From an investment perspective, the U.S. has historically been the dog and the rest of the world the tail. Global equity markets have taken their cues from Wall Street, and economic developments in the U.S have rippled throughout the world. The U.S. remains a very important part of the global economy, but the last few years have seen a meteoric rise of emerging markets, the new drivers of global economic growth. China in particular has become a critical economy to watch, as evidenced by the intense focus of investors on the government’s plans for unwinding the stimulus plan.
While both the U.S. and Chinese economies offer numerous investment options, most investors tend to gravitate towards large firms with established track records. Two of the most popular ways to access these markets are with the Dow Jones Industrial Average ETF (DIA) and iShares FTSE/Xinhua China 25 Index Fund (FXI) representing the “blue chips” and “red chips” respectively.
These funds both represent the largest and most prominent companies of each country. Both funds focus on mega-cap firms, but they maintain very different risk and return profiles in addition to the obvious geographic differences. Although obviously not directly comparable, it is interesting to see how the major companies of each country stack up against each other.
DIA follows the Dow Jones Industrial Average, a price-weighted index of 30 “blue-chip” U.S. stocks. It is the oldest continuing U.S. market index. The index tracks firms that trade on either the New York Stock Exchange or the Nasdaq. The DJIA was invented by Charles Dow in 1896. Today, it is arguably the most widely followed index in the world.
FXI follows the FTSE/Xinhua China 25 Index, which tracks the largest companies in the Chinese equity market. The firms in this index represent the “red chips” of the China market and are traded and listed on the Stock Exchange of Hong Kong. Individual constituent weights are capped at 10% to avoid over-concentration in any one stock and securities are free-float weighted to ensure that only the investable opportunity set is included within the index and are liquidity screened to ensure that the index is tradable (PDF).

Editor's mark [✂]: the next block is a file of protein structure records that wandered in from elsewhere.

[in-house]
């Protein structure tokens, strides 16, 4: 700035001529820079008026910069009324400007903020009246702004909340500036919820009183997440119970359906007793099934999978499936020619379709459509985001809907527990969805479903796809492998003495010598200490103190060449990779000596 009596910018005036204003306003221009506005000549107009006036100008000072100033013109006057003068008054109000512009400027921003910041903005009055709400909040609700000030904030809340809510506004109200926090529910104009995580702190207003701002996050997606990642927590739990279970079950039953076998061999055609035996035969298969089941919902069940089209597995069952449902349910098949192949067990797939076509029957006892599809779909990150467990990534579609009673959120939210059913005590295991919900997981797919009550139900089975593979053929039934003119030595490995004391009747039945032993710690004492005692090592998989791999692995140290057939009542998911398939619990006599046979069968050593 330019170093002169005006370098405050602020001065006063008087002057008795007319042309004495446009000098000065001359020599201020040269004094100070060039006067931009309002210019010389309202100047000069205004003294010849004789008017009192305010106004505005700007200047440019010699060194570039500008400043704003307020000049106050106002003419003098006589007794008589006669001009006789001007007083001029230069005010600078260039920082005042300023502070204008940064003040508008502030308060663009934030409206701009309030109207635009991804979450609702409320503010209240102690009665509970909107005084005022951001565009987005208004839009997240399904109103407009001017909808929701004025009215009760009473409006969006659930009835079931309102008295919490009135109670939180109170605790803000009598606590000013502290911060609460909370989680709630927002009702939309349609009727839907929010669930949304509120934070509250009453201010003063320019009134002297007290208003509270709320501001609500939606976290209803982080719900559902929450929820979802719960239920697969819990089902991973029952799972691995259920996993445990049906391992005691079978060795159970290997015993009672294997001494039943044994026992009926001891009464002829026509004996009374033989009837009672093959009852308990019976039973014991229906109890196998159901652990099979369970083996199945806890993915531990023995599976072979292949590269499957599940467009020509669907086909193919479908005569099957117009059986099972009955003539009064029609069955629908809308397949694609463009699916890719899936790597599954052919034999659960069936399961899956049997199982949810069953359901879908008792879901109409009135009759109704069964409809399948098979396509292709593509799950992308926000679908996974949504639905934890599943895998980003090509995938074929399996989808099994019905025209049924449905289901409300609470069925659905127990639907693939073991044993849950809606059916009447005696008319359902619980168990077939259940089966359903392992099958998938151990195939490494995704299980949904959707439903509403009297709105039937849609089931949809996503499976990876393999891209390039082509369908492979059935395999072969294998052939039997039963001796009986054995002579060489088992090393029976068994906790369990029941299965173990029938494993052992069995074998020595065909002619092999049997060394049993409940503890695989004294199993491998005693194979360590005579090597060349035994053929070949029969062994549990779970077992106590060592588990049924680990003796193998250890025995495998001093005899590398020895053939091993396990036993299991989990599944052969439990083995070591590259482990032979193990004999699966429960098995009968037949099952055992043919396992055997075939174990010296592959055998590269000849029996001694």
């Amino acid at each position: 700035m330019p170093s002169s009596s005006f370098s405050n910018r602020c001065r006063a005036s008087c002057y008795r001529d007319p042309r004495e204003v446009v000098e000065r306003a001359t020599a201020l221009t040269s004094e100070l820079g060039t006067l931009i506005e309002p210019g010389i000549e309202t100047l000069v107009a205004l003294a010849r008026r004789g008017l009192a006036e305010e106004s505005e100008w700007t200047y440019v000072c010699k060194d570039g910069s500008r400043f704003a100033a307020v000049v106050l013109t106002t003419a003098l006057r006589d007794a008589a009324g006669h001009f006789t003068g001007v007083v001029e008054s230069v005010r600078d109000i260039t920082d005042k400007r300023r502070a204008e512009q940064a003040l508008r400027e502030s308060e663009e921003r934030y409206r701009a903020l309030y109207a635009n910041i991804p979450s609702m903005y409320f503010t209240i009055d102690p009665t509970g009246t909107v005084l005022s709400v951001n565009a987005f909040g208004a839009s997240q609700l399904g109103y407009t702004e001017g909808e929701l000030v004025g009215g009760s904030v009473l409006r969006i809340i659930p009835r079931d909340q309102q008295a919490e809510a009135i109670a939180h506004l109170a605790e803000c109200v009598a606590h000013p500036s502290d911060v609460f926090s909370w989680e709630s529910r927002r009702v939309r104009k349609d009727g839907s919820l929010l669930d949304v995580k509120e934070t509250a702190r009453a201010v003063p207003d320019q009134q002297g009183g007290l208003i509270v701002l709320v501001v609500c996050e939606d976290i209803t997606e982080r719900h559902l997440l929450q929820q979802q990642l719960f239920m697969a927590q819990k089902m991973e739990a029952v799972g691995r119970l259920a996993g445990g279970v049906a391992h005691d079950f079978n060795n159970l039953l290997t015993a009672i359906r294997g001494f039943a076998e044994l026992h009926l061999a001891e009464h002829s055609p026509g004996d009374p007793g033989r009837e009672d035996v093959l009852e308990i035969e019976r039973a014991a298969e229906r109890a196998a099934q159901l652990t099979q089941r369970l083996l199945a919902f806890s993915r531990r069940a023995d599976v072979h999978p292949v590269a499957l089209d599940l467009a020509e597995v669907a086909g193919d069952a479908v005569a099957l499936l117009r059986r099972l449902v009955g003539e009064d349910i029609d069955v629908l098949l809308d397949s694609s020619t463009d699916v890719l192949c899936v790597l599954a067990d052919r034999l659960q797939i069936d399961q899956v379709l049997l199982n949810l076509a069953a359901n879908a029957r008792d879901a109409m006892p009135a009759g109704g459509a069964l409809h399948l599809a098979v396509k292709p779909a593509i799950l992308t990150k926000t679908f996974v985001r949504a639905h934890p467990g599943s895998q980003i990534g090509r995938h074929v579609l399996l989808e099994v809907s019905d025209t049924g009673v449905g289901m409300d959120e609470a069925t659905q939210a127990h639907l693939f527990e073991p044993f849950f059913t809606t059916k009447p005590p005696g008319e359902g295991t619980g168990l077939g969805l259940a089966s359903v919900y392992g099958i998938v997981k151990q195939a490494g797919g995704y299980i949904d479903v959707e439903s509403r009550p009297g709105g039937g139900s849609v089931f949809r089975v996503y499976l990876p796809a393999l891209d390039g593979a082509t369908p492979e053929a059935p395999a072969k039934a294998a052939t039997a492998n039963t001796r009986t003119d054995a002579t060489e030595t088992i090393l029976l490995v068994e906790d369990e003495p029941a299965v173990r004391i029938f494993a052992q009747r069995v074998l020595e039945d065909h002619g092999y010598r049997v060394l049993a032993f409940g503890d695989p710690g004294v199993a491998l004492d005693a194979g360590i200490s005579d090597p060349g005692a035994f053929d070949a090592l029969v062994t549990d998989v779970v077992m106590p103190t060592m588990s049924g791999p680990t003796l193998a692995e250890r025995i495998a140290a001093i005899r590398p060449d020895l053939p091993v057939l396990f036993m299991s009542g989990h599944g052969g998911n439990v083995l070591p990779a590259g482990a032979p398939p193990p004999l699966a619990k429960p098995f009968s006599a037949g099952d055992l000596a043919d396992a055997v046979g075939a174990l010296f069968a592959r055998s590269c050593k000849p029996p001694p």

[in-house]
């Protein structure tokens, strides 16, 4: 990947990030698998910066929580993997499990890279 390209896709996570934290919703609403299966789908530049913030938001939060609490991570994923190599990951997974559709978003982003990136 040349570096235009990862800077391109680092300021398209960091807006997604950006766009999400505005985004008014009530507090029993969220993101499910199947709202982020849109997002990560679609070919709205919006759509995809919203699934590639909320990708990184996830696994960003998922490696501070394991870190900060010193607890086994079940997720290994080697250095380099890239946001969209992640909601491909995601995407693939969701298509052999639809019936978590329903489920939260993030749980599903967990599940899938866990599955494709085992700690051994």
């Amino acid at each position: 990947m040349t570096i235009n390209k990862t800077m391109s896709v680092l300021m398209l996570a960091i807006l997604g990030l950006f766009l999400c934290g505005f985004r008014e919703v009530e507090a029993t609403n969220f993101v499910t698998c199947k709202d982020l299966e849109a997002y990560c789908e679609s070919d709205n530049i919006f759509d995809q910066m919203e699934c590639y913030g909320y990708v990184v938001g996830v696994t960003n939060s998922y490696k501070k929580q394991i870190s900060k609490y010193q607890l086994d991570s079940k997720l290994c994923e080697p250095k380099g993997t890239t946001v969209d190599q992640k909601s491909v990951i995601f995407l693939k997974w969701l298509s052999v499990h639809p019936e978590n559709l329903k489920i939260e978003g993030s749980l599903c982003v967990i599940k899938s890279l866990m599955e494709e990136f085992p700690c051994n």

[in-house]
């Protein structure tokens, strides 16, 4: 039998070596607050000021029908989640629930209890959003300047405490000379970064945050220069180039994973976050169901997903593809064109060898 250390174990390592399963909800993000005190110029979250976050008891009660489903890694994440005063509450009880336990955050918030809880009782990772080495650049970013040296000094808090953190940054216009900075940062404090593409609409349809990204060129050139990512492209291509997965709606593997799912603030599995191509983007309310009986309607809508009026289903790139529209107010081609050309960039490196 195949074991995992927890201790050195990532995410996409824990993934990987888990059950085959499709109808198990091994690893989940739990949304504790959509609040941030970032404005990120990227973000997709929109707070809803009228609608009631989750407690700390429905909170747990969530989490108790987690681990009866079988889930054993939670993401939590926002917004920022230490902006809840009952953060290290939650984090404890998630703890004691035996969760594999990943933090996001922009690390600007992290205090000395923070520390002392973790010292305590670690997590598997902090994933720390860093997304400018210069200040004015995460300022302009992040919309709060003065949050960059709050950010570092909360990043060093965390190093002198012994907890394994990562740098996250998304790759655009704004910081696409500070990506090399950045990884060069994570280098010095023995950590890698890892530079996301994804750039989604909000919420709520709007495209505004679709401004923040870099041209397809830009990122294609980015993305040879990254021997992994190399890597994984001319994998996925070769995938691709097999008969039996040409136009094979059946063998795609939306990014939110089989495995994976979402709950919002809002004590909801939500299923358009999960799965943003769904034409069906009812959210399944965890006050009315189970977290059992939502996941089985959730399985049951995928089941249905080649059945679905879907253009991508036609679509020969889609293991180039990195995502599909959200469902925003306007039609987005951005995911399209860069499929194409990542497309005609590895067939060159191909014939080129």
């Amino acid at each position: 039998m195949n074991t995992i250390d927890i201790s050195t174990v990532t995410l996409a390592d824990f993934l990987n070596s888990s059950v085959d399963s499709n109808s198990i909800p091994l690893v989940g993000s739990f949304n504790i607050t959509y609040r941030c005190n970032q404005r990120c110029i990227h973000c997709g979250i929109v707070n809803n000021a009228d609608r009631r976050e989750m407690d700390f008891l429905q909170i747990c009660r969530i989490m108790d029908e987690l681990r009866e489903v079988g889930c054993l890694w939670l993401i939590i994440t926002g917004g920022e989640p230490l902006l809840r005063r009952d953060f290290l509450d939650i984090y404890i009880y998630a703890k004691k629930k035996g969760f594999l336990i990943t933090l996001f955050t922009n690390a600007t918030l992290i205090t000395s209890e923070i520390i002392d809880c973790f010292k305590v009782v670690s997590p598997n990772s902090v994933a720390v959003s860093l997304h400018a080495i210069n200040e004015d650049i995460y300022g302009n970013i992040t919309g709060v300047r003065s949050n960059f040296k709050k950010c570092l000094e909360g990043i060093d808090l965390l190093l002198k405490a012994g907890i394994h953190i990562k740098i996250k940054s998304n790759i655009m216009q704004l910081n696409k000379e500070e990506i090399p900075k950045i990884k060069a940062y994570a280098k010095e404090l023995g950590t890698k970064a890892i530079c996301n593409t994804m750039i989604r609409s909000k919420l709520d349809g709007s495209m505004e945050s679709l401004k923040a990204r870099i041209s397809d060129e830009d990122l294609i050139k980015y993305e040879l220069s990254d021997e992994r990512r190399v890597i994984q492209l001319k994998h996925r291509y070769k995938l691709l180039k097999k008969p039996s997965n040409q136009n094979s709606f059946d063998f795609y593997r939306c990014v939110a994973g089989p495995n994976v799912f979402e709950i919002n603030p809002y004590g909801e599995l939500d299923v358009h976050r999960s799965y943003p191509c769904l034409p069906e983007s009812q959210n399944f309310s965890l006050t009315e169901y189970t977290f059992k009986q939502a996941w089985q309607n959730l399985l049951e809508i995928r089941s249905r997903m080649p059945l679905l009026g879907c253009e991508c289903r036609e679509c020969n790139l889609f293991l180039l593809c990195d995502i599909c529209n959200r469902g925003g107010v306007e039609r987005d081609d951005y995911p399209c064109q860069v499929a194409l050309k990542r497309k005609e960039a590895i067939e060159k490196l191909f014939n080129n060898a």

Despite the reliance of the Chinese economy on manufacturing and exports, nearly 45% of FXI is devoted to financial firms. Other heavily weighted sectors include telecommunications (17.5%) and the oil & gas industry (11.9%). China Mobile takes up the number one individual spot with 9.75% of total assets. The next four highest-weighted securities are all banks, combining to take up about 31% of the fund.
DIA is much more evenly distributed, allocating just 10% to financial firms. The largest sectors for DIA are industrials and information technology which combine to make up 40% of the fund’s assets. For individual holdings, computer giant IBM makes up nearly 9% with 3M and Chevron in second and third making up 5.75% and 5.25% respectively.
Performance and Fees
Although FXI greatly outperformed DIA before the bubble burst, it has not been so fortunate as of late. FXI has posted a loss of about 2% this year compared to a gain of nearly 5% for DIA. It’s also worth noting that DIA charges an expense ratio of 0.16%, roughly one-fifth of FXI’s 0.74% ratio. For dividend minded investors, DIA offers a yield of 2.89% while FXI pays a 30 Day SEC Yield of 0.50%.
For investors seeking cheap exposure to household names, DIA is a compelling choice. The fund provides easy access to the ‘blue chips’ while paying higher dividends and offering more balanced exposure than its Chinese counterpart. FXI on the other hand, is probably more appropriate for investors seeking higher growth potential and those who are seeking high levels of exposure to international financial securities.
Disclosure: No positions at time of writing.